DID YOU HEAR?

ut a rwin etter,ear com uteru or ra s A letter by Charles Darwin on the sex life of barnacles and a still-working vintage Apple computer — one of only 50 made in Steve Jobs' garage in 1976 — are among the unique pieces of science history up for auction this month. By Ula Ilnytzky

4 This viewing

The Associated Press

window shielded Manhattan

NEW YORK — Buyers at a Oct. 22 event at Bonhams will

project scientists

need deep pockets. A Steve Wozniak-designed

on the secret World War II

Apple 1 computer is estimated

bomb project

to bring $300,000 to $500,000. One sold at auction last year for $671,000. For something really exotic, potential buyers can fork

from radiation. The 1,500-pound

over an estimated $150,000

to $250,000 for a heavy, 3-by4-foot

glass, measuring C 44~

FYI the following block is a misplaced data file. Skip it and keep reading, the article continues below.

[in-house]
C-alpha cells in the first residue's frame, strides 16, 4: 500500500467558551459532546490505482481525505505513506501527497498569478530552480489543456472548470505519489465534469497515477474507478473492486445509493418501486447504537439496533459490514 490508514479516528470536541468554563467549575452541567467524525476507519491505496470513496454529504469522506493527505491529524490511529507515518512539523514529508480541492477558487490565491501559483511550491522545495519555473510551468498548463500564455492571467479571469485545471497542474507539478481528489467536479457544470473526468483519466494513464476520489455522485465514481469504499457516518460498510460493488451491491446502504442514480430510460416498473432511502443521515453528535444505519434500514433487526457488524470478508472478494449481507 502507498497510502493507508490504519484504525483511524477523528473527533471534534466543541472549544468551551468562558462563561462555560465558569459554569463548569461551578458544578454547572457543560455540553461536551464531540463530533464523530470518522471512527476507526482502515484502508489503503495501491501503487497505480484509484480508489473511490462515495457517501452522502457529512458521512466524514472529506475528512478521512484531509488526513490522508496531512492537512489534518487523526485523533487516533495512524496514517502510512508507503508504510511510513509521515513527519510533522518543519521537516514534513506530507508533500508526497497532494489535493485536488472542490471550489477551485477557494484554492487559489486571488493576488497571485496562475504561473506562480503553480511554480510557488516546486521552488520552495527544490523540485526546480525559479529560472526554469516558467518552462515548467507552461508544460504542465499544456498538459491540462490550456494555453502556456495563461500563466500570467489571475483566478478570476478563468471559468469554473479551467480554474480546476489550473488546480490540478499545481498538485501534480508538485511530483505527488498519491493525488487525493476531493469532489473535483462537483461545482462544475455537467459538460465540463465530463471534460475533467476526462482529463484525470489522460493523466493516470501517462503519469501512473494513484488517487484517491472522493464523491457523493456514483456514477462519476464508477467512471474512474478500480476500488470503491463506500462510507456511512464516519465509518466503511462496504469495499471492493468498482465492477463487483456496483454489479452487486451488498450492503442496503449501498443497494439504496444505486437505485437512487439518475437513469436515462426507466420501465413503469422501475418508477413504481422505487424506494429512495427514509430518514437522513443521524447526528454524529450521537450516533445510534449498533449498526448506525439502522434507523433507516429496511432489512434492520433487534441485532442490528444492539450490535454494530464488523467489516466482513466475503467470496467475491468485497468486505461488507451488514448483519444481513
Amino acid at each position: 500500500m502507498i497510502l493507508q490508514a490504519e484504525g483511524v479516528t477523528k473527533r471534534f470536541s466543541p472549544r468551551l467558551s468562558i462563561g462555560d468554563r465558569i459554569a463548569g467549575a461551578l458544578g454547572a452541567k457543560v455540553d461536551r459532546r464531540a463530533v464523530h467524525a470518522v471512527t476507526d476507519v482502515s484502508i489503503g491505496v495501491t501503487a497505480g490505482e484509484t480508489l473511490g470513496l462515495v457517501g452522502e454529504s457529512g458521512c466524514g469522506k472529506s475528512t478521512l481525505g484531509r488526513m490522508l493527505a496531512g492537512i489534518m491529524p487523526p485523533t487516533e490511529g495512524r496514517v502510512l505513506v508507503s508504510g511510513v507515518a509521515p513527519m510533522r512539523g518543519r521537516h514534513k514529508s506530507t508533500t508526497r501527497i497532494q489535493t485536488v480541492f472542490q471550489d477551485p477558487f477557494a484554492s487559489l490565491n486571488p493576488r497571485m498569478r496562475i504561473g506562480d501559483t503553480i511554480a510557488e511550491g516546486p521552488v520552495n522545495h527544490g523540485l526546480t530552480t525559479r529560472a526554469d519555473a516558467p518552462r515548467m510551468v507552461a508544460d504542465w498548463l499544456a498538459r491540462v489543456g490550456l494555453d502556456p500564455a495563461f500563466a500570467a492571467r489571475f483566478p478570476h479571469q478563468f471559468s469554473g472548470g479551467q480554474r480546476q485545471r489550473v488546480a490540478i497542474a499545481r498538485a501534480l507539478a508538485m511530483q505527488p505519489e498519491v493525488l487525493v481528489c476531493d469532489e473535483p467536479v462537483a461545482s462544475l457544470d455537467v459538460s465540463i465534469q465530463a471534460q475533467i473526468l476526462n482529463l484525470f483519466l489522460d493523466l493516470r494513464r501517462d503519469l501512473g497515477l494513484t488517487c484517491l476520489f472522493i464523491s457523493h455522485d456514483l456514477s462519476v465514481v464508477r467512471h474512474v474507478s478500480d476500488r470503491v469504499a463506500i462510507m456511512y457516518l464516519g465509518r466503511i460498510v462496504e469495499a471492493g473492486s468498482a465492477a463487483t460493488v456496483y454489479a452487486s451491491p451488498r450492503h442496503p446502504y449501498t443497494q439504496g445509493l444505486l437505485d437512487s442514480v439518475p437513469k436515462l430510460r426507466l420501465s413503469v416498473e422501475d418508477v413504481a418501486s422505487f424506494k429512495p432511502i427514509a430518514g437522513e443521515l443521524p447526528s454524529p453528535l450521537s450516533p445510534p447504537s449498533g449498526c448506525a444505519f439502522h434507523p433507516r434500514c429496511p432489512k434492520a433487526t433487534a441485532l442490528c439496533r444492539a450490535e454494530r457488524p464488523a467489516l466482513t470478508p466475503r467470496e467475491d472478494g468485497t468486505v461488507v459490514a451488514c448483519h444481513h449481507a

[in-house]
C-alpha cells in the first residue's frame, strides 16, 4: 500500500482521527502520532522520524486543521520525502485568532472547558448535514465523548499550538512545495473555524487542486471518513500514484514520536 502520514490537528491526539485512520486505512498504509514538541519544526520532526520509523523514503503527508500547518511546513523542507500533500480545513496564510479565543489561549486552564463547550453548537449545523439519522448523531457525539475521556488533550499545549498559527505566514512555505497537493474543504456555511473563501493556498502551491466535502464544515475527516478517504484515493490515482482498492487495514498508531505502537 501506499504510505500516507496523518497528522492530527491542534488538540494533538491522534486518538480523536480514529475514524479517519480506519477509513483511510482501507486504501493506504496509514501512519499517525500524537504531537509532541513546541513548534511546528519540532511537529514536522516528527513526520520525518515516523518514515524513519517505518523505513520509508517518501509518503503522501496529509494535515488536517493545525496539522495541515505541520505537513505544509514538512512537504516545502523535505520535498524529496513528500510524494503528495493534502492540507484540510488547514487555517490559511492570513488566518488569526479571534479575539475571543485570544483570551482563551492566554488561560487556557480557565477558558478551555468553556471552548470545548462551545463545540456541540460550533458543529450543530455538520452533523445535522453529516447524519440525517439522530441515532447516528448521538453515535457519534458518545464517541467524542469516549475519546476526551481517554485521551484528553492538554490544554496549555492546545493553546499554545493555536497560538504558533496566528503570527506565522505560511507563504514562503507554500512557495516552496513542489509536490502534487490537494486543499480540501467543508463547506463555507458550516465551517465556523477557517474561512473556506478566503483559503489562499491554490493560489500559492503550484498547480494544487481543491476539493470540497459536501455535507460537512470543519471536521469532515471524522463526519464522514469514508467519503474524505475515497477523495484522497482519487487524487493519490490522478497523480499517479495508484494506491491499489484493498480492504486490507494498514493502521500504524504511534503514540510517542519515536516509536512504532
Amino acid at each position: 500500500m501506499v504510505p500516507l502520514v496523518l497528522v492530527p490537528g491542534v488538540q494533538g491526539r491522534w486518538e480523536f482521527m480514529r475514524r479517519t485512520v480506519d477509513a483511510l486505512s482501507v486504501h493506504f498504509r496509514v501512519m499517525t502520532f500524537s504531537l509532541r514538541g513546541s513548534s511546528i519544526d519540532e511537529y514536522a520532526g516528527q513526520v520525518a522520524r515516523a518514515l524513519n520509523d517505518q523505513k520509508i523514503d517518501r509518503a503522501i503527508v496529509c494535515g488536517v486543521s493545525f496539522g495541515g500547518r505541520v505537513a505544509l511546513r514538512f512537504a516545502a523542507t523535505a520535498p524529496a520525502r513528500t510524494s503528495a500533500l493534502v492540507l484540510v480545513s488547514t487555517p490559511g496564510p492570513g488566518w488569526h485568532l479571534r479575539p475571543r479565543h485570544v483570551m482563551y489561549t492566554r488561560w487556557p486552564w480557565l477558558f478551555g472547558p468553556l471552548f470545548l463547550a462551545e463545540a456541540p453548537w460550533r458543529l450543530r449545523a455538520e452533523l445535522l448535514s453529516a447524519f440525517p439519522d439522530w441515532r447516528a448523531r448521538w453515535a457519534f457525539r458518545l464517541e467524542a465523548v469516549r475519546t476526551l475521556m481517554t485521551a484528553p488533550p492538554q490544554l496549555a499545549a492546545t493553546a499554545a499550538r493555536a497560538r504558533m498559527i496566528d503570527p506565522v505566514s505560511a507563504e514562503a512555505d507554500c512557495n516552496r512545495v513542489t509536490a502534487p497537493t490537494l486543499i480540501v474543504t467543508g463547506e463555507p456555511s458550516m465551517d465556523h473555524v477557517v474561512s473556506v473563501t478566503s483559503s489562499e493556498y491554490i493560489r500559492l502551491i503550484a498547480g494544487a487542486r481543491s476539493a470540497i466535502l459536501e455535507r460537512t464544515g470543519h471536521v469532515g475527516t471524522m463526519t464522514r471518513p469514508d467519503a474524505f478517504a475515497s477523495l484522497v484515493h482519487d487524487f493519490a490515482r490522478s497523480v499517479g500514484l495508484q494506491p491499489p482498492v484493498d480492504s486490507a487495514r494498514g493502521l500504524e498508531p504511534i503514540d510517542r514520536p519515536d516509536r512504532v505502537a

about 3 by 4 feet, contains 70

~

percent lead

a

oxide and is among the items

M a n hattan P r o ject

viewing window that shielded

being offered for

scientists on the secret World

auction on Oct. 22 in New York.

War II bomb project from radiation. "It's the first time a full window from the Manhattan Project hascome on the market,"

4 This vintage 1976 Apple 1

computer is estimated to bring

said Cassandra Hatton, Bonhams' specialist on the history of science.

a

Photos submitted by Bonhams via The Associated Press

The auction also has a wide A What's most important on this 1876 letter up range of globes and other tech- for auction Is the signature of Charles Darwin. nological instruments. They The letter, by Darwin to a colleague, is on thesex include the earliest electric life of barnacles; It has a pre-sale estimate of keyboard, a rare 1905 Helmholtz sound synthesizer with a

"t think increasingly

$20,000 to $30,000.

tor and general editor of the